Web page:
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I want to insulate my walkout basement foundation (poured concrete). I live in Ilinois with heavy sun on the foundation in the summer and cold wind off a lake in the winter. I'm having some more grading done on the back of the lot, so a portion of the side wall will have 18" of new backfill/topsoil pushed up against it. I thought I'd add 2" of polystyrene to the exterior before the grading is done. I went to the archives to see about leaving draining space/channel. it seems like the space defeats the purpose of the insulation and I wanted to see if its ok to 'close' the top of the panels (below a flashing) to prevent water from getting in and to 'trap' warmed air. But while in the archives but note that most contributors seem to prefer insulating the inside walls. I don't need (nor particularly desire) finished basement walls, I just want to insulate (and add some outside framing for ''storm' door and basement windows). So the questions are:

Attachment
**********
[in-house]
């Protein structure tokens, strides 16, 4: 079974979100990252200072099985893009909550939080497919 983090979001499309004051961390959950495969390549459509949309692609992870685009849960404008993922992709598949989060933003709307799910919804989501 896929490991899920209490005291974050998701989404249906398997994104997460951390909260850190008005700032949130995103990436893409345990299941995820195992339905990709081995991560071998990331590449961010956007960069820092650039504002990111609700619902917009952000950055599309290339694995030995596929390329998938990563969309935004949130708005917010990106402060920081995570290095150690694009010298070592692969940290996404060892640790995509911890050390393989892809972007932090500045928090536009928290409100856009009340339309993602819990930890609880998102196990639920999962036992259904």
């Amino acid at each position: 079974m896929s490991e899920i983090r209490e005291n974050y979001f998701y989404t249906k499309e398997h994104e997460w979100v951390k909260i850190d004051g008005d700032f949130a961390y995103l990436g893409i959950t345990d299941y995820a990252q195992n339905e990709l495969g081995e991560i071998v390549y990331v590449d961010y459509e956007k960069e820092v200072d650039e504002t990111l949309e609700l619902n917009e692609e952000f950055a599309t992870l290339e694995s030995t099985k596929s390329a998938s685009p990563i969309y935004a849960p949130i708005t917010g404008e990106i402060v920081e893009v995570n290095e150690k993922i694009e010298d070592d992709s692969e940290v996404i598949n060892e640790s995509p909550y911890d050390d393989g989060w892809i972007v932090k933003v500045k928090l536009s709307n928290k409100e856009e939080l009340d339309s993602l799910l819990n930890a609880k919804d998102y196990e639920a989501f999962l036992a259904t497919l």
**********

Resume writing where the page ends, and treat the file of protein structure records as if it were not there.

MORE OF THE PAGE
A. If I go the exterior insulation route
Is a weep space necessary? If it is, can I just glue vertical thin strips of styrene behind the 2" pannel to make that space? Do I need to use a insect mesh at the top and bottom? And can I seal off the top of the panels to keep water out of the weep space (and presumably warmer air in)?
B. Should I go inside instead of out with the insulation?
Outside would keep the summer sun off the 'thermal mass' and I'd just cover the styrene with the new paints they have made for that purpose. I'd box the 16" windows with a frame and a homemade storm window. I'd do the same with the 32" door along with putting in an insulated door (its a panel wood door now). I would get the larger windows replaced later). But I'd have to worry about insects getting behind the panels(?)
Inside I'd have to worry about condensation and framing over the styrene (or whatever I decide to use). And I'd worry IF it ever gets wet (I haven't had water since I regraded the front of the lot. a couple of years ago...but we did have water seep in before then). And I'd lose floor space (though minor).